Riccardo Scandariato, KU Leuven (BE)
Karen Scarfone, NIST (US)
Yonghee Shin, DePaul University (US)
Ketil Stolen, SINTEF (NO)
Jeff Stuckman, UMD (US)
Laurie Williams, NCSU (US)
Roland Yap, National University of Singapore (SG)
Nicola Zannone, Eindhoven University of Technology (NL)
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[SC-L] MetriSec 2012 CFP International Workshop on Security Measurements and Metrics

2012-02-08 Thread James Walden
MetriSec 2012
8th International Workshop on
SECURITY MEASUREMENTS AND METRICS

Affiliated with the International Symposium on
Empirical Software Engineering and Measurement (ESEM)

September 21, 2012
Lund, Sweden

WORKSHOP OVERVIEW

Quantitative assessment is a major stumbling block for software and system
security. Although some security metrics exist, they are rarely adequate.
The engineering importance of metrics is intuitive: you cannot consistently
improve what you cannot measure. Economics is an additional driver for
security metrics: customers are unlikely to pay a premium for security if
they are unable to quantify what they receive.

The goal of the workshop is to foster research into security measurements
and metrics and to continue building the community of individuals
interested in this field. This year, MetriSec continues its co-location
with ESEM, which offers an opportunity for the security metrics folks to
meet the metrics community at large.

The organizers solicit original submissions from industry and academic
experts on the development and application of repeatable, meaningful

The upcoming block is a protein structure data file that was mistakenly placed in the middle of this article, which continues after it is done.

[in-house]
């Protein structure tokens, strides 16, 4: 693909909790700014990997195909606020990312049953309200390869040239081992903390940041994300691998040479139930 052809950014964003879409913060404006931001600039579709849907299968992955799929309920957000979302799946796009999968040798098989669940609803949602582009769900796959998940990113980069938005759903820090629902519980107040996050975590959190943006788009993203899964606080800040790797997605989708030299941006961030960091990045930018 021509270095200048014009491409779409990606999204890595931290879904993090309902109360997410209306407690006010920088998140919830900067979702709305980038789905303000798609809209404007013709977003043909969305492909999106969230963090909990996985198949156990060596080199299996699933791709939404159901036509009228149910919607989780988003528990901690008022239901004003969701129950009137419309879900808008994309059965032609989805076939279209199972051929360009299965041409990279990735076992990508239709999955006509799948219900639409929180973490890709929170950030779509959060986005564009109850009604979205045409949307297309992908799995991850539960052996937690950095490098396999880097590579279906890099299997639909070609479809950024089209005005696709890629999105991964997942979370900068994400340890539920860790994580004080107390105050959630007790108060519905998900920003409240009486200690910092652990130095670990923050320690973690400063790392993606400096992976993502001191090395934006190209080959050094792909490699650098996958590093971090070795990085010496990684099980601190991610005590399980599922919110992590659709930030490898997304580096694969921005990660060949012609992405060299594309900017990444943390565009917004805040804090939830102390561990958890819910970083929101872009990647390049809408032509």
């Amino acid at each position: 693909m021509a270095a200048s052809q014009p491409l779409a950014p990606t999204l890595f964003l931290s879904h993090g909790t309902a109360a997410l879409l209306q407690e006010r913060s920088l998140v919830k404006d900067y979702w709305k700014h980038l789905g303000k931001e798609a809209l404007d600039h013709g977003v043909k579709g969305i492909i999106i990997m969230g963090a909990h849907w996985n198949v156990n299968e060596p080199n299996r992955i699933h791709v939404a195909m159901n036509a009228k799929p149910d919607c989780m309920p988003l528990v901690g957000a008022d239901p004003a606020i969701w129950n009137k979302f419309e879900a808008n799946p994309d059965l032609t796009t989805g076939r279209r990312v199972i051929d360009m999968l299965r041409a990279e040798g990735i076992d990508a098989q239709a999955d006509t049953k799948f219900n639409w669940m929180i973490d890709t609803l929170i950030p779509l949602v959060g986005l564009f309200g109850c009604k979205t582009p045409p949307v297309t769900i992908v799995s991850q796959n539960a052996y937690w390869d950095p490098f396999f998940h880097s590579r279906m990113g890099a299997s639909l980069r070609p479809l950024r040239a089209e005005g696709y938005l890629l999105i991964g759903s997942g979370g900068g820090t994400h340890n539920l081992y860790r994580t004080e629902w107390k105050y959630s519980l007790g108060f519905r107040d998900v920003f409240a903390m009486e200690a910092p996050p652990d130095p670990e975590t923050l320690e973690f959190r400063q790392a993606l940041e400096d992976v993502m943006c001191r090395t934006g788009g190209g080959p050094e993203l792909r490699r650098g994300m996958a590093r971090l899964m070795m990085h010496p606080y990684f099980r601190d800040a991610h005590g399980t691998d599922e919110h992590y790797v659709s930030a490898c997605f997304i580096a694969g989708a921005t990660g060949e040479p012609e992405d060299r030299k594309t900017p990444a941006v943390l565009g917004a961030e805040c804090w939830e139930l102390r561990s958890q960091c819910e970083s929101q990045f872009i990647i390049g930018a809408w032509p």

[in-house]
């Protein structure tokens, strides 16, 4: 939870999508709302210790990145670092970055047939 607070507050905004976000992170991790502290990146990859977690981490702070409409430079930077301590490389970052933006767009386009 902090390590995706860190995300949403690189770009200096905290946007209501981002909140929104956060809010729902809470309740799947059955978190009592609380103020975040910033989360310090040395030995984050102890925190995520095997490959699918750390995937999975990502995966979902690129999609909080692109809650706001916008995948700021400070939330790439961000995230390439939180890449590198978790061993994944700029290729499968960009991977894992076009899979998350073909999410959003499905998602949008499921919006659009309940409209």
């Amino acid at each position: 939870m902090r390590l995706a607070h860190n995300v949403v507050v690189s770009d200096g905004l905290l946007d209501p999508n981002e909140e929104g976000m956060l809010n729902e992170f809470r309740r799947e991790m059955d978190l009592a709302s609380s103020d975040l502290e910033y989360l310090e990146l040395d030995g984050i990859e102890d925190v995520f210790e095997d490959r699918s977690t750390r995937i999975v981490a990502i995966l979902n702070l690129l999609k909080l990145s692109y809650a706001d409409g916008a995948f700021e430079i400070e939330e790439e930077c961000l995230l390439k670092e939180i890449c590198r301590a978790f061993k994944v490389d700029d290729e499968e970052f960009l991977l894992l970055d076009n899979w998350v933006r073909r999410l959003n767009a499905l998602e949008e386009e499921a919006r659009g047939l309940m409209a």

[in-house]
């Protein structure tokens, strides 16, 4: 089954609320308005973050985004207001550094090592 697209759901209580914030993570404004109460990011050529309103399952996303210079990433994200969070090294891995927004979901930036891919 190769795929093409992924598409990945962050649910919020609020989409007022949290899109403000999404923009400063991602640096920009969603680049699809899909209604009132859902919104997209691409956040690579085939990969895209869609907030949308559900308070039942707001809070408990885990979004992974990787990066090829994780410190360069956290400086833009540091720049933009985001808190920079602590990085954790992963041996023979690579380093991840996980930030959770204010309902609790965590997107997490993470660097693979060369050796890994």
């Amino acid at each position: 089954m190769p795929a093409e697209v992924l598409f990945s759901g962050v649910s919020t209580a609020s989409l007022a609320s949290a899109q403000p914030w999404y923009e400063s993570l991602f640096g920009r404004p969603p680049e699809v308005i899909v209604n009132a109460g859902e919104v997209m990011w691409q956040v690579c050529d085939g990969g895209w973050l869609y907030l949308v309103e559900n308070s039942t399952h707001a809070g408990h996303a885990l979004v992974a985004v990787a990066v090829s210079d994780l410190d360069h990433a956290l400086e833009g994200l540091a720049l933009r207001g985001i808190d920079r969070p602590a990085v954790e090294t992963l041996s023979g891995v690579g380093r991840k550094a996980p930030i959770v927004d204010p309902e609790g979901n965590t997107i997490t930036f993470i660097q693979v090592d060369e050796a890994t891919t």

measurements in the fields of software and system security. The topics of
interest include, but are not limited to:

Security metrics
Security measurement and monitoring
Development of predictive models
Experimental validation of models
Formal theories of security metrics
Security quality assurance
Empirical assessment of security architectures and solutions
Mining data from attack and vulnerability repositories: e.g. CVE, CVSS
Software security metrics
Static analysis metrics
Simulation and statistical analysis
Security risk analysis
Industrial experience

IMPORTANT DATES

Submission of papers: May 30
Notification to authors: June 24
Submission of camera-ready: July 1

PUBLICATION

Authors of accepted papers must present their work at the workshop. The
proceedings of the workshop will be electronically published by the IEEE.

PAPER SUBMISSION

Submissions are sought in any of the following three categories:

(a) Research papers describing original results, both theoretical and
experimental, are solicited in any of the above mentioned topics.
Theoretical papers should clearly state the contribution and include some
initial validation. Experimental papers are particularly welcome. In this
case, authors are required to explicitly state their hypothesis, to detail
the methodology used, and to describe the experiment set-up.

(b) Preliminary research results or new ideas can be submitted in the form
of short papers.

(c) Industry experience reports are also welcome. Industry papers should
have at least one author from industry or government, and will be
considered for their industrial relevance.

The page limit for the final proceedings version is 10 pages in
double-column format; short papers are limited to 4 pages. Authors should
use the IEEE Conference Proceedings Template when preparing their
submission. Only PDF files are accepted.

WORKSHOP CO-CHAIRS

James Walden - Northern Kentucky University (US)
Stephan Neuhaus - ETH Zurich (CH)

STEERING COMMITTEE

Dieter Gollmann, TU Harburg (DE)
Sushil Jajodia, GMU (US)
Guenter Karjoth, IBM (CH)
Fabio Massacci, Uni. Trento (IT)
John McHugh, Dalhousie Uni. (CA)
Riccardo Scandariato, KU Leuven (BE)
Ketil Stolen, SINTEF (NO)
Laurie Williams, NCSU (US)

PROGRAM COMMITTEE